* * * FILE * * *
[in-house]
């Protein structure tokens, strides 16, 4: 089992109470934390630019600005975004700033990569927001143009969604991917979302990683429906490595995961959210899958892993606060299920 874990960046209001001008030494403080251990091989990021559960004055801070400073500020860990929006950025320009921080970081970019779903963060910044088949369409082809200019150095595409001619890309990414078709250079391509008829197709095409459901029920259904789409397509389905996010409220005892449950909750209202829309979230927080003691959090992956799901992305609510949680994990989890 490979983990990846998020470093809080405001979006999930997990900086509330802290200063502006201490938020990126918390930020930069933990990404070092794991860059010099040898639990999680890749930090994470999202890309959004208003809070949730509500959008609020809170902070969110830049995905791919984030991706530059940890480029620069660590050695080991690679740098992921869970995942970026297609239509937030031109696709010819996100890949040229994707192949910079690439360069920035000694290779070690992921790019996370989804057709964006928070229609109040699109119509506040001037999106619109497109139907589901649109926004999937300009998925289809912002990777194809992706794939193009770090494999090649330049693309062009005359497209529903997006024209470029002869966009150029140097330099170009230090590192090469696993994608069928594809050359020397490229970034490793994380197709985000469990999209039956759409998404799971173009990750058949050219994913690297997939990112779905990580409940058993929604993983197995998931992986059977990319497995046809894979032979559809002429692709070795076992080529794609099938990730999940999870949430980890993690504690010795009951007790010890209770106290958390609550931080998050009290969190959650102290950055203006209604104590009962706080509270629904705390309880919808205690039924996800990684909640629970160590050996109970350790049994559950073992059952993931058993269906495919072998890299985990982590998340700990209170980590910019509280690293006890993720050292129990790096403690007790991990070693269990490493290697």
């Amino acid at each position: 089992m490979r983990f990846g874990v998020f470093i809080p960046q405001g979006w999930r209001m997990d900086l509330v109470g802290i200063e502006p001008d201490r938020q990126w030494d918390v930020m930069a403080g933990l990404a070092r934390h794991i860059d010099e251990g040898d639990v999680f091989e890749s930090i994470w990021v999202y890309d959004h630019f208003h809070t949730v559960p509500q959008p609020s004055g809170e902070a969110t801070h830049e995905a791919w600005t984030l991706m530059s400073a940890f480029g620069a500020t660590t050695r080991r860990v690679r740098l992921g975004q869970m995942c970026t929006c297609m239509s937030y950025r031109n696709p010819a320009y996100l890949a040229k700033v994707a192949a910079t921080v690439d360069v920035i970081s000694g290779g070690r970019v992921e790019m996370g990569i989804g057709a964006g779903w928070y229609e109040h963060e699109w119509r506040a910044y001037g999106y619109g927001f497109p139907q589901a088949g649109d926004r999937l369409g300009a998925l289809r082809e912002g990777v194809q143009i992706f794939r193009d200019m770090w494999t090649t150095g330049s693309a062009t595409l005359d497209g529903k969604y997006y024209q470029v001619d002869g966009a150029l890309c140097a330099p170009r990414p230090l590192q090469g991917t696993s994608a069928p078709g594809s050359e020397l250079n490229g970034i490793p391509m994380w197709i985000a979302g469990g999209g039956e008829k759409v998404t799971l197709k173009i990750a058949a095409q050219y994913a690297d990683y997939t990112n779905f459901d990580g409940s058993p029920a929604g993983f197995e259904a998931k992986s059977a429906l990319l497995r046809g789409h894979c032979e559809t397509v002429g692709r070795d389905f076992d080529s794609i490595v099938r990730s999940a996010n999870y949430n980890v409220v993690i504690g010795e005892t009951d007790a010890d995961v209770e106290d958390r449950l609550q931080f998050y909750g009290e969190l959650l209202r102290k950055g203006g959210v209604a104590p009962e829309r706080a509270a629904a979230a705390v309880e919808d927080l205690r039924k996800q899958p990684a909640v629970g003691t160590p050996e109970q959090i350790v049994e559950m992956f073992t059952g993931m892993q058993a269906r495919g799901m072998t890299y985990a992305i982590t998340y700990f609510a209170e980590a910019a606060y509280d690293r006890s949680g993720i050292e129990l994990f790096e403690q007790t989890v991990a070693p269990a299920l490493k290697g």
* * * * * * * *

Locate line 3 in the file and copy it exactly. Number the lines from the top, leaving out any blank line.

């Amino acid at each position: 089992m490979r983990f990846g874990v998020f470093i809080p960046q405001g979006w999930r209001m997990d900086l509330v109470g802290i200063e502006p001008d201490r938020q990126w030494d918390v930020m930069a403080g933990l990404a070092r934390h794991i860059d010099e251990g040898d639990v999680f091989e890749s930090i994470w990021v999202y890309d959004h630019f208003h809070t949730v559960p509500q959008p609020s004055g809170e902070a969110t801070h830049e995905a791919w600005t984030l991706m530059s400073a940890f480029g620069a500020t660590t050695r080991r860990v690679r740098l992921g975004q869970m995942c970026t929006c297609m239509s937030y950025r031109n696709p010819a320009y996100l890949a040229k700033v994707a192949a910079t921080v690439d360069v920035i970081s000694g290779g070690r970019v992921e790019m996370g990569i989804g057709a964006g779903w928070y229609e109040h963060e699109w119509r506040a910044y001037g999106y619109g927001f497109p139907q589901a088949g649109d926004r999937l369409g300009a998925l289809r082809e912002g990777v194809q143009i992706f794939r193009d200019m770090w494999t090649t150095g330049s693309a062009t595409l005359d497209g529903k969604y997006y024209q470029v001619d002869g966009a150029l890309c140097a330099p170009r990414p230090l590192q090469g991917t696993s994608a069928p078709g594809s050359e020397l250079n490229g970034i490793p391509m994380w197709i985000a979302g469990g999209g039956e008829k759409v998404t799971l197709k173009i990750a058949a095409q050219y994913a690297d990683y997939t990112n779905f459901d990580g409940s058993p029920a929604g993983f197995e259904a998931k992986s059977a429906l990319l497995r046809g789409h894979c032979e559809t397509v002429g692709r070795d389905f076992d080529s794609i490595v099938r990730s999940a996010n999870y949430n980890v409220v993690i504690g010795e005892t009951d007790a010890d995961v209770e106290d958390r449950l609550q931080f998050y909750g009290e969190l959650l209202r102290k950055g203006g959210v209604a104590p009962e829309r706080a509270a629904a979230a705390v309880e919808d927080l205690r039924k996800q899958p990684a909640v629970g003691t160590p050996e109970q959090i350790v049994e559950m992956f073992t059952g993931m892993q058993a269906r495919g799901m072998t890299y985990a992305i982590t998340y700990f609510a209170e980590a910019a606060y509280d690293r006890s949680g993720i050292e129990l994990f790096e403690q007790t989890v991990a070693p269990a299920l490493k290697g």